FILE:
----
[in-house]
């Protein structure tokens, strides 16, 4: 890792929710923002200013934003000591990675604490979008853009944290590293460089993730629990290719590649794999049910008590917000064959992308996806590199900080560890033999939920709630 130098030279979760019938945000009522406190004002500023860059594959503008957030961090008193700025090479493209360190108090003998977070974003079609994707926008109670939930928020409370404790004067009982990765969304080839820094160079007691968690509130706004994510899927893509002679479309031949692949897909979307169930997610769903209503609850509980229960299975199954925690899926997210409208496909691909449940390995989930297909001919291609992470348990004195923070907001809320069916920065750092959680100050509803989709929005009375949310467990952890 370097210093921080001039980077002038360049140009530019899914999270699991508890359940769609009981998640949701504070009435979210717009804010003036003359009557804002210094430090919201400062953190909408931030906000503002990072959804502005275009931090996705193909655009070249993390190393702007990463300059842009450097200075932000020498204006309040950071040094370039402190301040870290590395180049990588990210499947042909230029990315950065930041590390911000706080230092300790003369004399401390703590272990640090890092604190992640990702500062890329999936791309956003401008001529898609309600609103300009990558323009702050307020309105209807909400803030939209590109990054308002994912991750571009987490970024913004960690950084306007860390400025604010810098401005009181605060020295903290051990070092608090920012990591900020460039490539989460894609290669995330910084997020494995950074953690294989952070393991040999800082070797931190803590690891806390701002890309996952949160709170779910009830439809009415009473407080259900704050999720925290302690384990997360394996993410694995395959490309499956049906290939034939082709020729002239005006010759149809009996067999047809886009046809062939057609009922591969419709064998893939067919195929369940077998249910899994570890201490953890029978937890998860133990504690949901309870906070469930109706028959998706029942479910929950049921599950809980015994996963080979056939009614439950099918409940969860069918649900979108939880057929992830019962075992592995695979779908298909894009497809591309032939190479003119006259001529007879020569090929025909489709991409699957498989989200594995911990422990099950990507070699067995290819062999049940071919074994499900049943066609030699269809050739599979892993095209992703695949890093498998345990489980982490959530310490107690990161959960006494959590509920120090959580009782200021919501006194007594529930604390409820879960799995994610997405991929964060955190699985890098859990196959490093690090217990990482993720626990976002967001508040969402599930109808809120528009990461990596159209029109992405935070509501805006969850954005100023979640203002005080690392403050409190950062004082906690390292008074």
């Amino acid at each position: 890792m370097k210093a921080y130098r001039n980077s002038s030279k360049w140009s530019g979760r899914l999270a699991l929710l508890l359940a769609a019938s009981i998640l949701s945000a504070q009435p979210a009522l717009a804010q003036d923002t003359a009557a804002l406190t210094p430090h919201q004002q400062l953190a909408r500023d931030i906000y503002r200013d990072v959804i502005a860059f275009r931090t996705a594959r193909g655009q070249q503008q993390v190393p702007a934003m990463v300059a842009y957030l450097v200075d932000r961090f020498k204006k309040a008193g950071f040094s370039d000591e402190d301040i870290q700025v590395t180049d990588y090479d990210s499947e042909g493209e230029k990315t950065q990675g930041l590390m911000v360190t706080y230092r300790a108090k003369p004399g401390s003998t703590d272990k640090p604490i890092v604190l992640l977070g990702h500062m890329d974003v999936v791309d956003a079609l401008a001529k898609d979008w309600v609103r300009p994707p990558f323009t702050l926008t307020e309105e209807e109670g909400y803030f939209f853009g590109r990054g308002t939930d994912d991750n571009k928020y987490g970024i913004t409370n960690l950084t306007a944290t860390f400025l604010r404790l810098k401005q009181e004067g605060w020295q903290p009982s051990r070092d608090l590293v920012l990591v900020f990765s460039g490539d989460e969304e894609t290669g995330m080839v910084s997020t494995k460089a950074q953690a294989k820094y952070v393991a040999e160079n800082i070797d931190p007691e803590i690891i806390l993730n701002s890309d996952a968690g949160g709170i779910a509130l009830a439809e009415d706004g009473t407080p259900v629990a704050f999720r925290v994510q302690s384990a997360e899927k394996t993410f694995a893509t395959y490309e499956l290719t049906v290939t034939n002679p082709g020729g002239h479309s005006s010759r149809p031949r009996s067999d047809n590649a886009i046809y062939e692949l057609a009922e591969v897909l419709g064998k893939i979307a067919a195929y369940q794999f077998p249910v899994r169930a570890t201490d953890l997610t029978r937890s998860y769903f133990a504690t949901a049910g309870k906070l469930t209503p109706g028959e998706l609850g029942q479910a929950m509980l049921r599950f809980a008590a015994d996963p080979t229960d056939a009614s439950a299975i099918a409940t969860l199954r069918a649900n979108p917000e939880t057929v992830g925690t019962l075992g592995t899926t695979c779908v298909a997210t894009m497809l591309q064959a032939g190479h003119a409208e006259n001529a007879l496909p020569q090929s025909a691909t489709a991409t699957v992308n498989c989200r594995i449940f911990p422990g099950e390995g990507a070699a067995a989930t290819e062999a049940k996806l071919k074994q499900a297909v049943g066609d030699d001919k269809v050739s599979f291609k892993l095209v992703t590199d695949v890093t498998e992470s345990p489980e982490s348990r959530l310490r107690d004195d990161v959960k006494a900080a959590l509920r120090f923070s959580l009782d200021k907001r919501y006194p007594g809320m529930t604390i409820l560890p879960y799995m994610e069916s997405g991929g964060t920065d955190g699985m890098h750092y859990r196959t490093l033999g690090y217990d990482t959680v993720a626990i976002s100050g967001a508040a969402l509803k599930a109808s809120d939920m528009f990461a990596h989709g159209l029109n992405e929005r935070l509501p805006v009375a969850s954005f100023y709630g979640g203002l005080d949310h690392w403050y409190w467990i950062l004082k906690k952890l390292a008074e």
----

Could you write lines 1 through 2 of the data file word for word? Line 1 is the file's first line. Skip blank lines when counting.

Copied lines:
[in-house]
């Protein structure tokens, strides 16, 4: 890792929710923002200013934003000591990675604490979008853009944290590293460089993730629990290719590649794999049910008590917000064959992308996806590199900080560890033999939920709630 130098030279979760019938945000009522406190004002500023860059594959503008957030961090008193700025090479493209360190108090003998977070974003079609994707926008109670939930928020409370404790004067009982990765969304080839820094160079007691968690509130706004994510899927893509002679479309031949692949897909979307169930997610769903209503609850509980229960299975199954925690899926997210409208496909691909449940390995989930297909001919291609992470348990004195923070907001809320069916920065750092959680100050509803989709929005009375949310467990952890 370097210093921080001039980077002038360049140009530019899914999270699991508890359940769609009981998640949701504070009435979210717009804010003036003359009557804002210094430090919201400062953190909408931030906000503002990072959804502005275009931090996705193909655009070249993390190393702007990463300059842009450097200075932000020498204006309040950071040094370039402190301040870290590395180049990588990210499947042909230029990315950065930041590390911000706080230092300790003369004399401390703590272990640090890092604190992640990702500062890329999936791309956003401008001529898609309600609103300009990558323009702050307020309105209807909400803030939209590109990054308002994912991750571009987490970024913004960690950084306007860390400025604010810098401005009181605060020295903290051990070092608090920012990591900020460039490539989460894609290669995330910084997020494995950074953690294989952070393991040999800082070797931190803590690891806390701002890309996952949160709170779910009830439809009415009473407080259900704050999720925290302690384990997360394996993410694995395959490309499956049906290939034939082709020729002239005006010759149809009996067999047809886009046809062939057609009922591969419709064998893939067919195929369940077998249910899994570890201490953890029978937890998860133990504690949901309870906070469930109706028959998706029942479910929950049921599950809980015994996963080979056939009614439950099918409940969860069918649900979108939880057929992830019962075992592995695979779908298909894009497809591309032939190479003119006259001529007879020569090929025909489709991409699957498989989200594995911990422990099950990507070699067995290819062999049940071919074994499900049943066609030699269809050739599979892993095209992703695949890093498998345990489980982490959530310490107690990161959960006494959590509920120090959580009782200021919501006194007594529930604390409820879960799995994610997405991929964060955190699985890098859990196959490093690090217990990482993720626990976002967001508040969402599930109808809120528009990461990596159209029109992405935070509501805006969850954005100023979640203002005080690392403050409190950062004082906690390292008074």